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Permian student gives back

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Eli Hartman

Permian High School Senior James Gilley poses for a photo with his community Eagle Scout project on Thursday, September 3rd, 2020.

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James Gilley remembers the old brick amphitheater located in the middle of campus that his father, Tim, would take him to when he was younger.

Tim Gilley, a Latin teacher at the school would take his son to the old amphitheater and let him play around at that spot.

Fast forward to the present day and that old amphitheater is gone after it was torn down when a new section of the Permian campus was built.

As for James, he’s now a senior at Permian and working towards becoming an Eagle Scout. And for his service project requirement, he decided that he wanted to do something to give back to his school and leave a legacy behind.

James Gilley spent the last three months putting together plans, getting supplies and eventually building a brand new brick amphitheater now located in between the Permian Fieldhouse and the old gym.

The labors of his work were completed Wednesday and he officially presented it to faculty and staff at Permian High School Thursday evening.

The amphitheater, Gilley said, will be used as a multi-use spot on campus for conducting class outdoors or even as a hang out spot.

“It’s sort of an alternative outdoor classroom,” he said. “We would post about it on Facebook and get some comments if people could do plays, skits and stuff like that. There’s also a spot where if you stand on the middle brick, you can also get this amazing acoustic sound.”

Permian principal Delesa Styles said that having the amphitheater will make a valuable addition to campus.

“The timing could not have been more perfect,” she said. “As our students and staff come back to school in the most unusual times, it’s great to have a special place where we can come outside and practice social distancing but also have a place to visit or even have classes.

“It’s really, really something that will be here for years to come and we’re just super excited about it.”

Seeing the project to its completion was a rewarding and an eye-opening experience for Gilley.

In order to get the project started, he had to go through the proper channels at Permian and the Ector County Independent School District in order to get approval.

Once he did that, he had to find a way to either pay for or have companies donate supplies. He was able to get that help from Hawkins Construction, Acme Brick and The Home Depot. Each company had a hand in putting the project together whether it was providing labor or supplies.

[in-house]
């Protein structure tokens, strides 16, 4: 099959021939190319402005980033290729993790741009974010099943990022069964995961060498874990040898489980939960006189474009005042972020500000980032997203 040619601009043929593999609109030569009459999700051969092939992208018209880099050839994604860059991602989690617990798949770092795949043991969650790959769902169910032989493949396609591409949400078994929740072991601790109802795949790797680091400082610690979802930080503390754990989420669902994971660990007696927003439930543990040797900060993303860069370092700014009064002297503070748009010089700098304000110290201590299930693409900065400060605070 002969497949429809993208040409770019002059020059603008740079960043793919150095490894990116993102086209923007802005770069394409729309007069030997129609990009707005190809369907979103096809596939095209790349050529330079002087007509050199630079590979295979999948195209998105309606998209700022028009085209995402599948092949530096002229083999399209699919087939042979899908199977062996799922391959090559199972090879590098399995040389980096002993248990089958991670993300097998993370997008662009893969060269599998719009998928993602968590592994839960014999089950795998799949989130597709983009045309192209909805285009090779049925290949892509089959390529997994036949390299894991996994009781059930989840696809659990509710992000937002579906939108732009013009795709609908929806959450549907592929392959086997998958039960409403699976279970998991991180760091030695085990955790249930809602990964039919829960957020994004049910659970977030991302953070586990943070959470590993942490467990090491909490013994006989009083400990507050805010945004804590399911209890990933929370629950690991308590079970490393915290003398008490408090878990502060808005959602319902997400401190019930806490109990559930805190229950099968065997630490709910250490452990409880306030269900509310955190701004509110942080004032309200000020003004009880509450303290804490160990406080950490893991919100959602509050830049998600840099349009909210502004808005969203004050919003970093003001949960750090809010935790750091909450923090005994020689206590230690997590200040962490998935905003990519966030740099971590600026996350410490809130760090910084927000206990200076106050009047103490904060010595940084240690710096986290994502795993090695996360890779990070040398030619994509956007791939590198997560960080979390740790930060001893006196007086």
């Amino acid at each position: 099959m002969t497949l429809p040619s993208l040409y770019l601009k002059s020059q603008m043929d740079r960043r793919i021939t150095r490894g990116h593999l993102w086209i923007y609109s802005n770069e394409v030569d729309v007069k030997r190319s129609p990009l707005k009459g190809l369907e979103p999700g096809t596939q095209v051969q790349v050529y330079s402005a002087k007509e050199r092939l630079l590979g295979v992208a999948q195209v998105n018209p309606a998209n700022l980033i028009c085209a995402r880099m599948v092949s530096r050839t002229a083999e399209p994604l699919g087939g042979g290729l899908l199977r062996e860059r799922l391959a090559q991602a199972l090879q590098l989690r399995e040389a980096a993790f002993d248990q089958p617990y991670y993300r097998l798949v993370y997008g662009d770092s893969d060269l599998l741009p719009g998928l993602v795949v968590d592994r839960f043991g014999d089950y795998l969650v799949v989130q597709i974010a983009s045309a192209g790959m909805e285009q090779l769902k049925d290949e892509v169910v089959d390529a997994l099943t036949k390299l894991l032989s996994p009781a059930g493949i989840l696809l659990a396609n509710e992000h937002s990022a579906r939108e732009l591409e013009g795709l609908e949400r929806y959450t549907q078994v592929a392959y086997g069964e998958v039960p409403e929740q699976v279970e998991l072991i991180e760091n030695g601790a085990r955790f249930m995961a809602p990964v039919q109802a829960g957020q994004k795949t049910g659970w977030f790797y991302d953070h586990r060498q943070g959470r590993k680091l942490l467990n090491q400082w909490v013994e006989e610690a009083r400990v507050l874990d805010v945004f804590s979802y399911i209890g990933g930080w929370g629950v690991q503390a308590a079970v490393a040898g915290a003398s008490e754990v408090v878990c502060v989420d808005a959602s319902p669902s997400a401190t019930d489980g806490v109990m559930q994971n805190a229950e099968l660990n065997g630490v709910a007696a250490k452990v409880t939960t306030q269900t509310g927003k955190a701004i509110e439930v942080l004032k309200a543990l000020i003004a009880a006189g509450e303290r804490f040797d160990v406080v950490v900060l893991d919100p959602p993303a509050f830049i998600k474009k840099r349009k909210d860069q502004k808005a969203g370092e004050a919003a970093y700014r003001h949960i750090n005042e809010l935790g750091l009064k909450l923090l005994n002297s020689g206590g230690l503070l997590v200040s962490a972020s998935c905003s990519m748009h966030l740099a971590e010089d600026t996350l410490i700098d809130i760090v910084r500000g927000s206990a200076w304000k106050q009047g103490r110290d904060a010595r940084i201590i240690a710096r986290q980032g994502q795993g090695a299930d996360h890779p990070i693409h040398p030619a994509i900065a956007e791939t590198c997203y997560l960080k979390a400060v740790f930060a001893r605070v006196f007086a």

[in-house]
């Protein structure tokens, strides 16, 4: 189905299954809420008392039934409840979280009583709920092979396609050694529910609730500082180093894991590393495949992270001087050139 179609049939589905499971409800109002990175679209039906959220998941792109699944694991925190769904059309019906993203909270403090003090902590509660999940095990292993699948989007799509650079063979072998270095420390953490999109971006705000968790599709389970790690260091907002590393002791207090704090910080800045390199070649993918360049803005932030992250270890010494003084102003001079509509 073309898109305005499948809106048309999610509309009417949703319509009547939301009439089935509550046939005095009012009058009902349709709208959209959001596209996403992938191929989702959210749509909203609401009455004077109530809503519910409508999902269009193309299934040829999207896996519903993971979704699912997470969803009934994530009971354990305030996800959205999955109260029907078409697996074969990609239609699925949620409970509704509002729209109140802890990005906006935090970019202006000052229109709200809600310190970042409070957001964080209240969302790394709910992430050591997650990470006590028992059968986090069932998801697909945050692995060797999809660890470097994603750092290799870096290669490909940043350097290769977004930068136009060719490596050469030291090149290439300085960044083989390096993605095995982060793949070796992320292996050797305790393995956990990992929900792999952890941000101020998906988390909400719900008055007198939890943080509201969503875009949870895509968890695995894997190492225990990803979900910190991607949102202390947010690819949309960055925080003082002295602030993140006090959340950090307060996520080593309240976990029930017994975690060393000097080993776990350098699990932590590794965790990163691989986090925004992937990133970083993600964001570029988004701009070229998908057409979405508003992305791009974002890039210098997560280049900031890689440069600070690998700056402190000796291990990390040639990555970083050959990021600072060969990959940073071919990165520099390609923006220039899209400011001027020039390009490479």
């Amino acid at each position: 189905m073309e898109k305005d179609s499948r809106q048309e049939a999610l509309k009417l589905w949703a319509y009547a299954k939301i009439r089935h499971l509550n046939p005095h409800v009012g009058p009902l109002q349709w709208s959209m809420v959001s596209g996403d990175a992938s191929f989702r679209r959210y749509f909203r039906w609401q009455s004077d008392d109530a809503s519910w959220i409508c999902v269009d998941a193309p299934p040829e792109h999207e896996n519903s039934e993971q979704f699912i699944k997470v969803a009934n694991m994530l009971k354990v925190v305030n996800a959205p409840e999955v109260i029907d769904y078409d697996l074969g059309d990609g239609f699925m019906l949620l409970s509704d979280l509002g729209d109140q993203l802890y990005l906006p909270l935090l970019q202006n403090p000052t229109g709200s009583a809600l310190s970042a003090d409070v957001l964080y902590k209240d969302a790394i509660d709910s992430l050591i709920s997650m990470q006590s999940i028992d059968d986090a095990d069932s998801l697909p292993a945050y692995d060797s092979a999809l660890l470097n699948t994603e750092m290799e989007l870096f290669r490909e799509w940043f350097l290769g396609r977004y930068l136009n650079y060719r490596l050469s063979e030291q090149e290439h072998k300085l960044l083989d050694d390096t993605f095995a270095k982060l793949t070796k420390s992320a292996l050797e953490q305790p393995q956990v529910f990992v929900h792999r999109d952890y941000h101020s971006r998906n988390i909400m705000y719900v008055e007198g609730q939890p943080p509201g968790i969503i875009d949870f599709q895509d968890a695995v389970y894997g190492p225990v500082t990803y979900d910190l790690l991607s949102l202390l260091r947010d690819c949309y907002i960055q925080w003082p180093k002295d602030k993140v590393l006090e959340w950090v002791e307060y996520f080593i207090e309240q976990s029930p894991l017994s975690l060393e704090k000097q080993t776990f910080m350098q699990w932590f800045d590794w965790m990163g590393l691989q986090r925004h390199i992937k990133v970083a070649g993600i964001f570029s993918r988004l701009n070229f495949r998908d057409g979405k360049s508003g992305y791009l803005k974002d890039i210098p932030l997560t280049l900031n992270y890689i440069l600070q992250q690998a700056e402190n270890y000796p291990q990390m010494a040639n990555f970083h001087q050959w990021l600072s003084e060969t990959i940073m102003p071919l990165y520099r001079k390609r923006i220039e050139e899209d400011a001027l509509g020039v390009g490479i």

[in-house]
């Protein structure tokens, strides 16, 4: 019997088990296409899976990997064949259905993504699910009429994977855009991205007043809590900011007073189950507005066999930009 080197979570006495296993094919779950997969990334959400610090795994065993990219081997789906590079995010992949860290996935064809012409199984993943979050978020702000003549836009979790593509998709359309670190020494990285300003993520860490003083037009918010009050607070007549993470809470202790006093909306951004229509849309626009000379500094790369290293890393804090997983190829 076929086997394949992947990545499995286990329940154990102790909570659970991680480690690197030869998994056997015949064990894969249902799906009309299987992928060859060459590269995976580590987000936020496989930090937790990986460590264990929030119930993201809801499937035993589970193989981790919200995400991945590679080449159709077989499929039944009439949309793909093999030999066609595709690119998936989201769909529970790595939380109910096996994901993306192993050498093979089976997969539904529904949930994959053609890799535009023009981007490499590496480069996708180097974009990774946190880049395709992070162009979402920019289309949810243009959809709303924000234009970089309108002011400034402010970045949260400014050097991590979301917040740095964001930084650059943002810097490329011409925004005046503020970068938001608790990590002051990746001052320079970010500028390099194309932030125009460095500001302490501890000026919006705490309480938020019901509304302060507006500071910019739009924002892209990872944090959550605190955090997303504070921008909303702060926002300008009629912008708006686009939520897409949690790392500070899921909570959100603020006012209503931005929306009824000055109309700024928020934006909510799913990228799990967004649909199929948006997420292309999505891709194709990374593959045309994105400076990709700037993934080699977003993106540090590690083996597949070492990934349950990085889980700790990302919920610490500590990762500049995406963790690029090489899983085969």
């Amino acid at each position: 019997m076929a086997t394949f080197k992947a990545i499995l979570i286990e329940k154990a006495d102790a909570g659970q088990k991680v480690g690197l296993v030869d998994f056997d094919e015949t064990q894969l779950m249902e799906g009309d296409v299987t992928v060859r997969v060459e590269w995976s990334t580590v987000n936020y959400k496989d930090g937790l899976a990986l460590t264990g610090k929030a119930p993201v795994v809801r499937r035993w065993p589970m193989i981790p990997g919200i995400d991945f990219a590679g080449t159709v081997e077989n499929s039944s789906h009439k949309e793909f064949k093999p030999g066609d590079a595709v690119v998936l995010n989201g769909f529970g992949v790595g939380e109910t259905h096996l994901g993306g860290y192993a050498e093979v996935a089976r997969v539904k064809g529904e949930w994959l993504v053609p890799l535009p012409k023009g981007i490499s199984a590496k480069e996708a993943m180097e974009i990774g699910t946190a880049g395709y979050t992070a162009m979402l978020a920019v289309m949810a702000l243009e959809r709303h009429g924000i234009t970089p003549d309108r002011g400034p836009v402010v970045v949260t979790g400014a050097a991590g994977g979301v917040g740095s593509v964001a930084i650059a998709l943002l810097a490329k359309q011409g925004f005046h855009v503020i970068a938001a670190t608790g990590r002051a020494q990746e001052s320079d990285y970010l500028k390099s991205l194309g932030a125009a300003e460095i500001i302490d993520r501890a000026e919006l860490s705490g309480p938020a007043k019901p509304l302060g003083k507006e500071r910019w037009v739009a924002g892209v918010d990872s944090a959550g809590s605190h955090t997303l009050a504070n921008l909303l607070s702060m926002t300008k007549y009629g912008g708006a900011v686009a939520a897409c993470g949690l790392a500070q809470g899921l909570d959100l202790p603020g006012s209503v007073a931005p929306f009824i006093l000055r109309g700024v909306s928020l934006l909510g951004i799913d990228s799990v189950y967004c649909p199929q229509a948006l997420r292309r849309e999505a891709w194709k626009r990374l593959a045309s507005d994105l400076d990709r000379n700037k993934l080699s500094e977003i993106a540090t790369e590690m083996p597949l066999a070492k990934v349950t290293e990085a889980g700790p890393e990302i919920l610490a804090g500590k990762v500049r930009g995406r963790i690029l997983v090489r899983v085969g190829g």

“Getting everything that I needed and getting someone’s word saying that they will do something but the hardest part was getting that in writing,” he said. “I had to submit my Eagle packet saying that everything was paid for so that the scouts didn’t have to pay for it.”

Once he got that approval, Gilley and other members from Boy Scout Troop 34 got to work. He credited them and all the other companies that helped him see the project through.

“I couldn’t have done it without my scout troop,” Gilley said. “We knocked out cleaning things up whenever they were done with the foundation. We had humongous piles and truck beds full of dirt, sand and rock and they helped me take care of it in two or three days.”

Seeing that teamwork on display was also impressive to Scoutmaster Matthew Ellsworth. He said that Gilley had approached about the idea a while back and said that he believed it was going to be an ambitious project.

When he saw the plans, he was confident that he would be able to get the job done.

“It’s impressive,” Ellsworth said. “I think it was two weekends ago that we were out here cleaning up some of the dirt that the contractors dug up and basically we had a ring of cinder blocks. Now, there’s the three steps and it came together really fast.”

Styles echoed the Scoutmaster’s sentiment.

“I expected it to be a much more drawn out project just based on typical construction projects,” she said. “We were all really impressed with the timeline and how quickly it all came together.

“It says a lot about him and his team’s work ethic and their ability to collaborate and make things happen.”

As for Gilley’s journey to become an Eagle Scout, he’s almost at the end of the line. He said he has one more merit badge to earn on financial management that he hopes to complete by the end of the year.

When he looks back on his work, however, he says there’s a lot of pride in being able to put this project together.

“I’m just relieved that we got it done,” he said. “I’m very happy with how it turned out. I can’t wait to see how it’s used and what my classmates think of it.”

5 images

Eli Hartman

Permian High School Senior James Gilley poses for a photo with his community Eagle Scout project on Thursday, September 3rd, 2020.